I had forgotten the joy I received from checking out books from the library. When I was in kindergarten, we were only allowed to take one book from the school library each time my class went, and we were only able to take the book from the library to the classroom. When my teacher announced sometime in January of that year that we would now be allowed to take our library books home, I was thrilled. I was at that school until eighth grade, and as the years went by, the library rules relaxed around things such as the number of books we could check out at once. And I took advantage of that library as much as I possibly could. Yet something changed when I arrived at my high school. The first time I tried to check out a book from my high school’s library, I wasn’t able to do so because I wasn’t yet in the system. As coursework and extracurriculars took center stage in my life, I never really returned to the library — at least not to check out a book. It also didn’t help that everything at my high school was either online or had to be purchased.
I had forgotten the joy of checking out books from the library, but I was reminded of it once again after arriving in Princeton. I was first reminded of it when I checked out three books for my writing seminar and felt weirdly excited about the fact that the oldest due date in any of the books was from approximately four decades ago. I was reminded of it yet again in the past week when I checked out a play for my lighting design class, possibly being the first person to check out this play, since it didn’t have any previous due dates stamped on the inside back cover and the person at the Firestone circulation desk actually had to add the small “Princeton University Library Date Due” sheet to the inside back cover. As I walked away from the desk, I left with a surprising amount of joy over the fact I now had this play. It wasn’t that much joy in the grand scheme of life, but it was more than I had expected. This play was now mine until April 30 (or longer if I renew it), and it was just one of millions of items in the library that could also temporarily be mine.
I had this experience at the Firestone circulation desk only about two weeks after I had interviewed for a job at the Firestone first floor information desk. I was asked if I had been to Firestone often throughout the year, and the truth of that matter is that up until then, I really hadn’t been to Firestone very often. In addition to the times I checked out the aforementioned item, I’d only gone a handful of times to work on an essay for my French class or to work on a group project in one of the reservable group study rooms. Other than this handful of visits, I hadn’t gone to Firestone because I preferred the beauty of Chancellor Green and the proximity to my dorm of the Rocky-Mathey library. But after this interview, I took it upon myself to go to Firestone more often — sometimes to study, sometimes to just explore.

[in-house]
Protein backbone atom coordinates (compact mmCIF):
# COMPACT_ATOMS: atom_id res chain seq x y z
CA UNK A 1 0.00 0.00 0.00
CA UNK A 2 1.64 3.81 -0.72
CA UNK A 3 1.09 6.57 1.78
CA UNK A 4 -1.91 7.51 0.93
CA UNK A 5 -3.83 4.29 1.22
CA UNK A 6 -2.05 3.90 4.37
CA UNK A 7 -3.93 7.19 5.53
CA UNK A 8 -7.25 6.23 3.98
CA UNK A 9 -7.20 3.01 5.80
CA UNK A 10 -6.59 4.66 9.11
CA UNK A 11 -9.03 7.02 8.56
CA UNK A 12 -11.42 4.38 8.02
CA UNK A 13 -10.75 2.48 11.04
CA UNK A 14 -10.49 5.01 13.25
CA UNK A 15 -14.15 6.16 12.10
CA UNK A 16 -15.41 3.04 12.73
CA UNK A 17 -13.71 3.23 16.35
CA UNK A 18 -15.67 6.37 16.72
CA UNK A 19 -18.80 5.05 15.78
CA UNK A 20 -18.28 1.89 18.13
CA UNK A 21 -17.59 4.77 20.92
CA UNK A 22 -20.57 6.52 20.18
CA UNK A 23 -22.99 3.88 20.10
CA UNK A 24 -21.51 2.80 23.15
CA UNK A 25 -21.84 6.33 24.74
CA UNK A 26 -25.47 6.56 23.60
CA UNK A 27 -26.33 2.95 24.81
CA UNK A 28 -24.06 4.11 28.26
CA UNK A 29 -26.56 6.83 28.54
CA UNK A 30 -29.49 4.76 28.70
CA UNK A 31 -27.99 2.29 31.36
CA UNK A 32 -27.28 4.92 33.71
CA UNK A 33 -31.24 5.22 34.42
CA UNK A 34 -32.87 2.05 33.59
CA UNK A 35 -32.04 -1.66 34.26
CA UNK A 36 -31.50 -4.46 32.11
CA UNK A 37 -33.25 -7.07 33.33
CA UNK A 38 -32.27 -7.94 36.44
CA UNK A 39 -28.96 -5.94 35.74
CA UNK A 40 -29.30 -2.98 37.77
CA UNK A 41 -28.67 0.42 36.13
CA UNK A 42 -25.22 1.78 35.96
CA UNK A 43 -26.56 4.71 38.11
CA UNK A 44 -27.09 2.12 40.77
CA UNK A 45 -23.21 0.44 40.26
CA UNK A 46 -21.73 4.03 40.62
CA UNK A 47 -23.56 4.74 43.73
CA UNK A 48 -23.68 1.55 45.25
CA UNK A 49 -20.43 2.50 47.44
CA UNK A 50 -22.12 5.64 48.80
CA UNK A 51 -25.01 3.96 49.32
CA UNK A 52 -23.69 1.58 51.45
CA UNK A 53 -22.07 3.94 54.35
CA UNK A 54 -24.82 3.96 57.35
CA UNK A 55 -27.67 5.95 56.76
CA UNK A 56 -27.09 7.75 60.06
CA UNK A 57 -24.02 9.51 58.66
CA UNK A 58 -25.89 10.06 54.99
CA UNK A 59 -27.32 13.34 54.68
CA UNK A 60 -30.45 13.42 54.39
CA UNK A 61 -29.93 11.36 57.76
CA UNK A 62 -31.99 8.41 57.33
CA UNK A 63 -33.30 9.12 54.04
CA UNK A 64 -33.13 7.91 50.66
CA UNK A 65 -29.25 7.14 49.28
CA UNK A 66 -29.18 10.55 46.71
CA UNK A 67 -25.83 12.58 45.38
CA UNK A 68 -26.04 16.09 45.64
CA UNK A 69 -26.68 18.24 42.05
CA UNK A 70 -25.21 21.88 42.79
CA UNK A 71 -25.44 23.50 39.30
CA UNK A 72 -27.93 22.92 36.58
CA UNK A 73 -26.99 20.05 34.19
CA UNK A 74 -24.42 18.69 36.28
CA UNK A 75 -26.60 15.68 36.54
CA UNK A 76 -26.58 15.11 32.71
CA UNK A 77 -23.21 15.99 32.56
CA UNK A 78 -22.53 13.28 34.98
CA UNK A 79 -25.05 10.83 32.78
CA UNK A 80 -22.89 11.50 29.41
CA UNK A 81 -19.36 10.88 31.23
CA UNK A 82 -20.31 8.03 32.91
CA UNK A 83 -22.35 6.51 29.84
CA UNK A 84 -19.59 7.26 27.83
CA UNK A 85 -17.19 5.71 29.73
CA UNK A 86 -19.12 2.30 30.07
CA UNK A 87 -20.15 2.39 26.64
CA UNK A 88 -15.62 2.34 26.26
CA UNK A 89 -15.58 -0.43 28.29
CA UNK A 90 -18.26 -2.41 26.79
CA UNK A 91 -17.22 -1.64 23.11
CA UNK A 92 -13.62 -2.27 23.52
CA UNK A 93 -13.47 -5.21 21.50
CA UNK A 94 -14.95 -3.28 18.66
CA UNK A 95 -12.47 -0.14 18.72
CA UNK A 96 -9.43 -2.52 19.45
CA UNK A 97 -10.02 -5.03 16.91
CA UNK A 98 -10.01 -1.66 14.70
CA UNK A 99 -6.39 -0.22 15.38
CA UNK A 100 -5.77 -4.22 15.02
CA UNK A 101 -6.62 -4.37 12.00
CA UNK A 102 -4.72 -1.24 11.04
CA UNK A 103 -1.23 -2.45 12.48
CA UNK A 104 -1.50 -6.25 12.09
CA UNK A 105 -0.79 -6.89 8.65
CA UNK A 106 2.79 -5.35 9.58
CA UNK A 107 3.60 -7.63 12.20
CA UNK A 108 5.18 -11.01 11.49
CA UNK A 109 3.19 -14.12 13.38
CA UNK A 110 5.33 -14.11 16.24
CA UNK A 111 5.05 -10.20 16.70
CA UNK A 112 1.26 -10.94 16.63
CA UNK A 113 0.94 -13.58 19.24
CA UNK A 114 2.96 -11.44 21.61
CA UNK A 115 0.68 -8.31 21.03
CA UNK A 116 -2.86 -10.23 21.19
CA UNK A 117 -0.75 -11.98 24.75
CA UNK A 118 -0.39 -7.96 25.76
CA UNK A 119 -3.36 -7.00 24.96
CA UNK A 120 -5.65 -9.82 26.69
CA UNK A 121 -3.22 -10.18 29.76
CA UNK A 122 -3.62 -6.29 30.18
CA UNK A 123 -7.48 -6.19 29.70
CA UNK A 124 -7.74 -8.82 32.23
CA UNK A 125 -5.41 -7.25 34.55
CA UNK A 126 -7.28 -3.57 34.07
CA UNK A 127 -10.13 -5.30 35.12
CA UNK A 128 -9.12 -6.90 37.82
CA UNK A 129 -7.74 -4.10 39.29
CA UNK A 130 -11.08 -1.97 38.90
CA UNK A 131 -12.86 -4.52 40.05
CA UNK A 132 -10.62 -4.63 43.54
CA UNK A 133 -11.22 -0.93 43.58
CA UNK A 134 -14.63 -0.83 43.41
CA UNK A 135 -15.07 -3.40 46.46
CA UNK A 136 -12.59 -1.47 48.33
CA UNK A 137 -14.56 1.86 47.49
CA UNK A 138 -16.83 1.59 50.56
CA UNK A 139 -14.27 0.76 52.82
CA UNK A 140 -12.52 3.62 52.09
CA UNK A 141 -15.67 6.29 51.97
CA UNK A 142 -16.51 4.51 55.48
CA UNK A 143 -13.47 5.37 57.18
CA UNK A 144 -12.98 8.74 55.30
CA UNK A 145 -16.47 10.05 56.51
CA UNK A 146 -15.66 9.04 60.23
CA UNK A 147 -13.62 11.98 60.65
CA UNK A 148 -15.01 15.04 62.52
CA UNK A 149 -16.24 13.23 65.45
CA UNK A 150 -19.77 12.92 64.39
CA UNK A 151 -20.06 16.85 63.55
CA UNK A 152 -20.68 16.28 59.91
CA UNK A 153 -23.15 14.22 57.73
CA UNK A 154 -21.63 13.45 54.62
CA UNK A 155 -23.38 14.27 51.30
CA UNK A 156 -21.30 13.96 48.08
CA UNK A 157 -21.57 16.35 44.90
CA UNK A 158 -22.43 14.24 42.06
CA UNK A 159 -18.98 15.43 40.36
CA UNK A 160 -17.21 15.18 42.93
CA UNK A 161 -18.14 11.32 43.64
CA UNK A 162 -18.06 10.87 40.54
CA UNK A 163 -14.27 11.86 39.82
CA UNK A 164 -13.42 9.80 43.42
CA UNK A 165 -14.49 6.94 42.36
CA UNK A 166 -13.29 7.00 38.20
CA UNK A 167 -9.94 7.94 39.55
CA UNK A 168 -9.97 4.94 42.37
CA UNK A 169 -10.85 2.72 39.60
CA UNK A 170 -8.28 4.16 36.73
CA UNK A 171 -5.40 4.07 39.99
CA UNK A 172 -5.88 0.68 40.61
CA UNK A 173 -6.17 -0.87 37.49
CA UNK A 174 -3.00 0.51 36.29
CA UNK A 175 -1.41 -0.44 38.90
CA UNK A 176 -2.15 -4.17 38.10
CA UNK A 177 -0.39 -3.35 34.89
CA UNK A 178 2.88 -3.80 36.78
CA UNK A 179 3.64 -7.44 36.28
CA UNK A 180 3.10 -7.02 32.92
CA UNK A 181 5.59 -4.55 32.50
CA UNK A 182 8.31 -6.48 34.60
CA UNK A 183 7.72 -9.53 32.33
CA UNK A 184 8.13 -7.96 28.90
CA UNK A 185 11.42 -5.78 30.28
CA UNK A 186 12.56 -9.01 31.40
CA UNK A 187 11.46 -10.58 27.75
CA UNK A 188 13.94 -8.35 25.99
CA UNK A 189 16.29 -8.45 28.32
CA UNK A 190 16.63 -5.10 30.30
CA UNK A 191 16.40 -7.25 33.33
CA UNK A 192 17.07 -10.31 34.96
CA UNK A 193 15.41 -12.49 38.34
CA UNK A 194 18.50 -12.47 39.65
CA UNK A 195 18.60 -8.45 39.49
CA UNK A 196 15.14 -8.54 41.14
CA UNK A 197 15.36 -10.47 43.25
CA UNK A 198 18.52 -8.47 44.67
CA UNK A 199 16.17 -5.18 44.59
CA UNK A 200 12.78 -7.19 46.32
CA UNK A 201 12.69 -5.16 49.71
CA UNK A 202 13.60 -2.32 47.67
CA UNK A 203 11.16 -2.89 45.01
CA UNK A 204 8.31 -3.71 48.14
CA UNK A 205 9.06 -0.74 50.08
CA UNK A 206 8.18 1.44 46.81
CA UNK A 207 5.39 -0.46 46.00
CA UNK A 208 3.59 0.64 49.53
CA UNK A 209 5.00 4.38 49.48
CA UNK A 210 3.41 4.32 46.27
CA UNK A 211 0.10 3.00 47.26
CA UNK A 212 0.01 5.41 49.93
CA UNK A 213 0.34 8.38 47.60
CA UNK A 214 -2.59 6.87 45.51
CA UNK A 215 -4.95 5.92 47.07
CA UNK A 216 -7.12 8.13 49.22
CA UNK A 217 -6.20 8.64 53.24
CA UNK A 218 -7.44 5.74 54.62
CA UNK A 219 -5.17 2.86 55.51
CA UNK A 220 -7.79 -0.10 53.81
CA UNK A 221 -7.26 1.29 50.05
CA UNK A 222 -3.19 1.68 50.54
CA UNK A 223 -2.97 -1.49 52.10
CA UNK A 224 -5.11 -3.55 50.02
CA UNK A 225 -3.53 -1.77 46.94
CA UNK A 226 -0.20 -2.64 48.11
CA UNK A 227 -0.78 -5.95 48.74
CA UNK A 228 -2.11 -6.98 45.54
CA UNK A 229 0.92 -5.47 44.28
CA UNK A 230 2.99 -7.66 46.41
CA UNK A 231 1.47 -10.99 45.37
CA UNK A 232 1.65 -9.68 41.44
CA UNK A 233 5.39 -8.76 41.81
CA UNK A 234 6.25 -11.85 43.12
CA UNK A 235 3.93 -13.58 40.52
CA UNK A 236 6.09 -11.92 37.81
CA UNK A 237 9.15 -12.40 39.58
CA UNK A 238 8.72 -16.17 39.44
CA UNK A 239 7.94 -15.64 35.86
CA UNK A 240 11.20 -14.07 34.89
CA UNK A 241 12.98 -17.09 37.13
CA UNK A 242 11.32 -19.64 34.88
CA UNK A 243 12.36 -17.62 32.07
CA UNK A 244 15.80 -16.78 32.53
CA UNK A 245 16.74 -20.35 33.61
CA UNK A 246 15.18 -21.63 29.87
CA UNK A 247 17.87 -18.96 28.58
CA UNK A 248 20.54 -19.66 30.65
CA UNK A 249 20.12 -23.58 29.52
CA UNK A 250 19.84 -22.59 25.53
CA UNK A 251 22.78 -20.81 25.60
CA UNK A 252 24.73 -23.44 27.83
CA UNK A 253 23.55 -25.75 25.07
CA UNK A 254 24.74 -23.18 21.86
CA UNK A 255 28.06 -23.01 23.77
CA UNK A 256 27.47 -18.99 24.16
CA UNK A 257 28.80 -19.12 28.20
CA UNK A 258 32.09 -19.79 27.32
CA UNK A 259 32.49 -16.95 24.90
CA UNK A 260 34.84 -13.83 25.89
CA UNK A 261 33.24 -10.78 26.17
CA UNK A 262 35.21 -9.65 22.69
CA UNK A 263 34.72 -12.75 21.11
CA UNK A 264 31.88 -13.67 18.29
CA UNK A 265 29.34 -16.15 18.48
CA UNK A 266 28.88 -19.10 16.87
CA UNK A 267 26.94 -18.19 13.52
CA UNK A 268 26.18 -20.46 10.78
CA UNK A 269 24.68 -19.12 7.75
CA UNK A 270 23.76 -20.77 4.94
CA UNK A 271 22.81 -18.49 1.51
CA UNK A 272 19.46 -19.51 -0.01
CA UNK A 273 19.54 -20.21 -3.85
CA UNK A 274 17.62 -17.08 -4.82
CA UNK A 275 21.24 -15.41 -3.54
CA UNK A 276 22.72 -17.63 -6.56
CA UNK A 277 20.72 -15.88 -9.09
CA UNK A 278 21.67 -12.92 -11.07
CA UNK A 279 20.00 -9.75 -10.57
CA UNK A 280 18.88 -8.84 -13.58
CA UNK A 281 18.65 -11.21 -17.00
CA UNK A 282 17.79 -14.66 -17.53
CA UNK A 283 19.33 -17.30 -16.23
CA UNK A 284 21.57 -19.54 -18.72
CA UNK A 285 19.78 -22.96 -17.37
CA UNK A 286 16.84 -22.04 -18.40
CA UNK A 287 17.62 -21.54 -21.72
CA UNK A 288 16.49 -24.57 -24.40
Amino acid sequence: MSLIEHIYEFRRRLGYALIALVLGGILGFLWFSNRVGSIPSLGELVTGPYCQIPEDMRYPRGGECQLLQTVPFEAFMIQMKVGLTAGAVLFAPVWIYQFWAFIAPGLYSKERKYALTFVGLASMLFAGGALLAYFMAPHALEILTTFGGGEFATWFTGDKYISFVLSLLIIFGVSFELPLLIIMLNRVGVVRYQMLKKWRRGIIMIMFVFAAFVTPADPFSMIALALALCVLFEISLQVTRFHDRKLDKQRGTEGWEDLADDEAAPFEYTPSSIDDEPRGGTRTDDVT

If you were to take a look at my Instagram profile, you’d see that I have indeed explored as much of Firestone as I possibly can. As someone who loves reading about campus history, I was fascinated when I stepped out of the elevators on the C floor to find a series of artworks depicting campus over the years. For example, I could see how the Mathey courtyard was built over the years: first Blair Hall, then Campbell Hall to match it, despite the old Halsted Observatory being in the way until it was finally torn down so Joline Hall could connect Campbell Hall to Blair Hall. I could see the boundaries of campus expand from just around Nassau Hall’s front and back lawns to all along Nassau Street between University Place and Washington Road and then later down the hill, all while thinking of the coming expansion across Lake Carnegie.
I had a friend comment recently about how depressing Firestone can be during Reading Period and final exams — how the building will be full, actually at capacity, with stressed students hoping to survive the end of the semester. But as I sit in the third floor William Elfers ’41 Reading Room writing this article, all I can feel is a sense of amazement at the vast number of worlds waiting to be explored past the glass doors and down the miles and miles of bookshelves. As I sit in the first floor Scribner Reading Room revising this article, all I can think is how lucky I am to still have a couple more years to explore every corner of this library.